Like most of the working class at the start of the 20th century, work dominated Anita Hughes’s life. Her family was very poor and they barely earned enough to survive and during Hughes’s younger years. They were constantly moving for her father’s job. Children were often encouraged to show their “usefulness” by getting jobs at relatively young ages. Like many other working class children , Hughes began her working life at the age of twelve at the Cotton Mill and after that there was little time for leisure activities. It is clear to the reader that this is a great loss to Hughes as she enjoyed school so much: “I shed many tears at having to leave school” (4).
During her time at the cotton mill Anita was a weaver. This included long days from 6 am to 5:30 pm with a one and half hour break in total throughout the day. It is clear she did not care for her first job. She states that she was always looking forward to the weekend: “didn’t I look forward to Saturdays” (4) – her half day. Her job as weaver was one suited to her age and size which involved helping women and men with their looms. Her distaste for the job did not matter as she was considered old enough now to help the family bring money in: “I never liked the job but had to “stick to it”” (4). When her father decided to move again to the other side of town for a job prospect, Hughes and sister had to keep their job at Farington Mill and wake at 4:30am to get to work in time. Anita states that her mother showed sympathy to the girls’ plight and “didn’t like us having to do it” (5). It seems it was their father who made them work: “I wonder however father let us do it” (5). Anita stayed at Farington Mill for a few years and then when the family moved to Rose Grove, she and her sisters got jobs at Spencer’s Mill.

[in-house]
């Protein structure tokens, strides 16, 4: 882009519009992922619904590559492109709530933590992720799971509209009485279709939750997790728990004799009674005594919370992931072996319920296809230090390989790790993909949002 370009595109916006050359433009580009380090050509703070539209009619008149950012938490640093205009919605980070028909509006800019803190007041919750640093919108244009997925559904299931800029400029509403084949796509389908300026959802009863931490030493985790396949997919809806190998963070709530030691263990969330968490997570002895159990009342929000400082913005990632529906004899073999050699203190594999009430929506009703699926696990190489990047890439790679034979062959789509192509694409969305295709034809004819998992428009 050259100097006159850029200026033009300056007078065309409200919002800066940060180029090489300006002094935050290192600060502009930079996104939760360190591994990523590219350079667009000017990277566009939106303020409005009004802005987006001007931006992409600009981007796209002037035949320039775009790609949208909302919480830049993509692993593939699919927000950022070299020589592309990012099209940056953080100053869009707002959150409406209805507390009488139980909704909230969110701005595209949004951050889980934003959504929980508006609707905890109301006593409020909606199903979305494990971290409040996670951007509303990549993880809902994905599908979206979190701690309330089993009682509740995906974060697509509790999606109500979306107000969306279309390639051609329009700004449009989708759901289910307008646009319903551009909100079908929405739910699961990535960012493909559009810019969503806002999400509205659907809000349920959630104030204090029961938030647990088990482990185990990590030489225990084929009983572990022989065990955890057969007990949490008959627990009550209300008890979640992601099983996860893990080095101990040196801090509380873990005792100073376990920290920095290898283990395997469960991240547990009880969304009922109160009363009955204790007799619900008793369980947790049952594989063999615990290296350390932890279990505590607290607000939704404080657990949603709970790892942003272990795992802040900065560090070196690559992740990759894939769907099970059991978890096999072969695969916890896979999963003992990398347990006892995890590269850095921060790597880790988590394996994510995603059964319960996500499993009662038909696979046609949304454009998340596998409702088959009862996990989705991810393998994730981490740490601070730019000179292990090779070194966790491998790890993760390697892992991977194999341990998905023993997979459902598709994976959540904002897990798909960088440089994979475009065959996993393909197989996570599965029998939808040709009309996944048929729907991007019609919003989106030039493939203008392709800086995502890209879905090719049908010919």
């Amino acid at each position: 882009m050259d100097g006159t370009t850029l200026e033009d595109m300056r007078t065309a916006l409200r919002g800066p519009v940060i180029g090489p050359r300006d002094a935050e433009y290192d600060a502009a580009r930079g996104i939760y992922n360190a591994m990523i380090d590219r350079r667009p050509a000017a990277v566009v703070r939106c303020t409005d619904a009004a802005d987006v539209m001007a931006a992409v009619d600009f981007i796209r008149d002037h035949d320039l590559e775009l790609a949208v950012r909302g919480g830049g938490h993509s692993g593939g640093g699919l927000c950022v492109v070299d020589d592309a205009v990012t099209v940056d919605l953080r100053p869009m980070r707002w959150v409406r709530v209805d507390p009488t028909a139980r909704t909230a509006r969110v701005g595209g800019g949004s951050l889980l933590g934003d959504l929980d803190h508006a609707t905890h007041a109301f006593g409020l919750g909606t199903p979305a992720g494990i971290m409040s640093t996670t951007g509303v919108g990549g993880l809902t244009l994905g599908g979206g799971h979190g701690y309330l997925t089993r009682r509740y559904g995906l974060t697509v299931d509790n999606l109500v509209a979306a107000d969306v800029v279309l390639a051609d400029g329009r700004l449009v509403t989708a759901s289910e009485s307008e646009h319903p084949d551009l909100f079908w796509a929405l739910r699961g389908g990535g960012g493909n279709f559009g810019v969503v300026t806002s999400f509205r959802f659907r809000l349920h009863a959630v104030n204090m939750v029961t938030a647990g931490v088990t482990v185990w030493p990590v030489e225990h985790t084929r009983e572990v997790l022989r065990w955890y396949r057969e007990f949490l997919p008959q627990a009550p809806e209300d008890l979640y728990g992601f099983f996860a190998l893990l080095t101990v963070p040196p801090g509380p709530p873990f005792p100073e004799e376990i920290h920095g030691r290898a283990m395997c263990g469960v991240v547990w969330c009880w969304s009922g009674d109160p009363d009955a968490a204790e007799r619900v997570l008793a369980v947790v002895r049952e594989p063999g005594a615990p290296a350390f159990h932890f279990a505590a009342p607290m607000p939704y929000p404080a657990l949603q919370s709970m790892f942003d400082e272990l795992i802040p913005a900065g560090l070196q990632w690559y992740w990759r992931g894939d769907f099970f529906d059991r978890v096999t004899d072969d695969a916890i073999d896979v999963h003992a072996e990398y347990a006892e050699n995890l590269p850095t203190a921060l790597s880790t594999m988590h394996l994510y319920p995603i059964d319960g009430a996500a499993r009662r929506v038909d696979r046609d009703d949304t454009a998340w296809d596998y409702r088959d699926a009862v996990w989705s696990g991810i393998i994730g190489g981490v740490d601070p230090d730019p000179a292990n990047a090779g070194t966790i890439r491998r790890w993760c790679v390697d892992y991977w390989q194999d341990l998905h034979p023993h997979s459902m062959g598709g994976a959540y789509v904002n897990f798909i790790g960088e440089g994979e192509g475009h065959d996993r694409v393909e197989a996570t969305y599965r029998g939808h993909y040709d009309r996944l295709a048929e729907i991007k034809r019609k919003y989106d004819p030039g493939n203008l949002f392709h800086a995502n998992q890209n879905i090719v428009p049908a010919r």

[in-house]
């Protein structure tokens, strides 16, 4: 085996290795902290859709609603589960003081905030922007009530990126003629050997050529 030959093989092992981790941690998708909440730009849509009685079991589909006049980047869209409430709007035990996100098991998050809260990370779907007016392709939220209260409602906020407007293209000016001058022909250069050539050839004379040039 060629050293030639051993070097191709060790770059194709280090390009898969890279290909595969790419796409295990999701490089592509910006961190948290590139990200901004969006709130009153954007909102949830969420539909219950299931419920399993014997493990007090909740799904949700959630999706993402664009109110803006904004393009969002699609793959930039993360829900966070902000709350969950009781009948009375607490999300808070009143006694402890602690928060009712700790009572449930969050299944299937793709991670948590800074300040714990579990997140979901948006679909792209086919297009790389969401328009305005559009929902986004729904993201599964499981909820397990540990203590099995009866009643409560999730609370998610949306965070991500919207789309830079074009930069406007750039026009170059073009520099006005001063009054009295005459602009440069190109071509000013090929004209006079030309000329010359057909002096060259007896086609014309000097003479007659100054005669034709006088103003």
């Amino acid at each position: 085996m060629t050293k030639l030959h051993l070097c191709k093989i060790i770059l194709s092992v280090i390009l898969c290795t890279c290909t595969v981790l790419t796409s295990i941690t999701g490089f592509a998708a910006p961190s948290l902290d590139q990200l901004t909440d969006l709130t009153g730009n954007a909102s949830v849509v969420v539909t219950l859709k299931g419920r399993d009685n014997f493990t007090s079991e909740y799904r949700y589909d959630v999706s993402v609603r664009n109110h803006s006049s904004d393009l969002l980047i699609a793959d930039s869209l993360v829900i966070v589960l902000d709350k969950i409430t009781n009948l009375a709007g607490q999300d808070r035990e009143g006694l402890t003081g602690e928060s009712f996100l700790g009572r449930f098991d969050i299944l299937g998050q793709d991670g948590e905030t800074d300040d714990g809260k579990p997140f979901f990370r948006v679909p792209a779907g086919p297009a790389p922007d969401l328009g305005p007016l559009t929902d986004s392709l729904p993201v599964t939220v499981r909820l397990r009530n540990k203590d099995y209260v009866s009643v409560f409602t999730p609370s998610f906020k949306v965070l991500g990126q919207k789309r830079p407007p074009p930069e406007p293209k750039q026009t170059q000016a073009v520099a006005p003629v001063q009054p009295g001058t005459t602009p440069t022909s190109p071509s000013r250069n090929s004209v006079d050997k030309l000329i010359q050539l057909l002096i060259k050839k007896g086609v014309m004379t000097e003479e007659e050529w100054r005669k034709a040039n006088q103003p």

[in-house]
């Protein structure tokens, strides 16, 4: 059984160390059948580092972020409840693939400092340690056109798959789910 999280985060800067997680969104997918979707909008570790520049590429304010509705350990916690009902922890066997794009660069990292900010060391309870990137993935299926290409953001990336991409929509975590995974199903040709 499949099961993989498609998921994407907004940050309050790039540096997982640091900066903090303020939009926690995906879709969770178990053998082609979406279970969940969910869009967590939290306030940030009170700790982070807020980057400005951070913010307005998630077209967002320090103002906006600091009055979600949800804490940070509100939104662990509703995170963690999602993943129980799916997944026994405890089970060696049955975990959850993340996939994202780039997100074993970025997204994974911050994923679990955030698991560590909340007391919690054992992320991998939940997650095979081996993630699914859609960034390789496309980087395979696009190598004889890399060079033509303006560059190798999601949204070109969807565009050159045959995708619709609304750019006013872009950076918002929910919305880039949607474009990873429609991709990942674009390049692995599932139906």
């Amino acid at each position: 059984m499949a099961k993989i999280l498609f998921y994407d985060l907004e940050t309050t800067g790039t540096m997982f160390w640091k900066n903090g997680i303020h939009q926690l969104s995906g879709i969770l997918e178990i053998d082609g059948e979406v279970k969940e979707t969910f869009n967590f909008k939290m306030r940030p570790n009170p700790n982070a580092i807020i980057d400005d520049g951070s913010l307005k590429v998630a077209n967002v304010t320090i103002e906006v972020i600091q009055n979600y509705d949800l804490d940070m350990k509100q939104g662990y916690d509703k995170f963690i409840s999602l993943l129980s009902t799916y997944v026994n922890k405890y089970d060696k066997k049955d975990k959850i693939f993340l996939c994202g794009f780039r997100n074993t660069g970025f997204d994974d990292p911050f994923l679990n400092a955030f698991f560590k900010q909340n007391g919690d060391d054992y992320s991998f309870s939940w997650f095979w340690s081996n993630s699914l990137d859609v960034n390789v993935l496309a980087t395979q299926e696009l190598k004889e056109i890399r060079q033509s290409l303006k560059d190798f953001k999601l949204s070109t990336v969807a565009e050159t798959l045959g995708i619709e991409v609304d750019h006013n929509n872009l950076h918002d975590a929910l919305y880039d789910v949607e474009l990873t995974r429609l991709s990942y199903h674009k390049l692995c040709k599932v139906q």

Anita worked in cotton mills until World War One broke out and then she went to work at Walton’s Gannow Lane because “women were wanted to work on munitions” (8). She expresses joy at gaining a new job and leaving life at the mill: “I had always hated weaving and mill life” (9). The War gave Hughes a chance to change jobs like it did for many other working class women. With the First World War, Anita was one of the “young women workers” who, according to Selina Todd, “served as motifs of social, economic continuity and change” (Todd, 1, 2005)
- Hughes, Anita Elizabeth. “My autobiography” 1.357 on your author in The Autobiography of the Working Class: An Annotated, Critical Bibliography, ed. by John Burnett, David Vincent and David Mayall (Brighton: Harvester, 1984, 1897, 1989) 3 vols.
- Todd, Selina. Young Women, Work, and Family in England 1918-1950. Oxford: Oxford UP, 2005.
- Image taken from an article about the history of Farington Mill – http://www.chorley-guardian.co.uk/news/looking-back/community-garden-marks-150th-anniversary-of-cotton-mill-history-1-5008561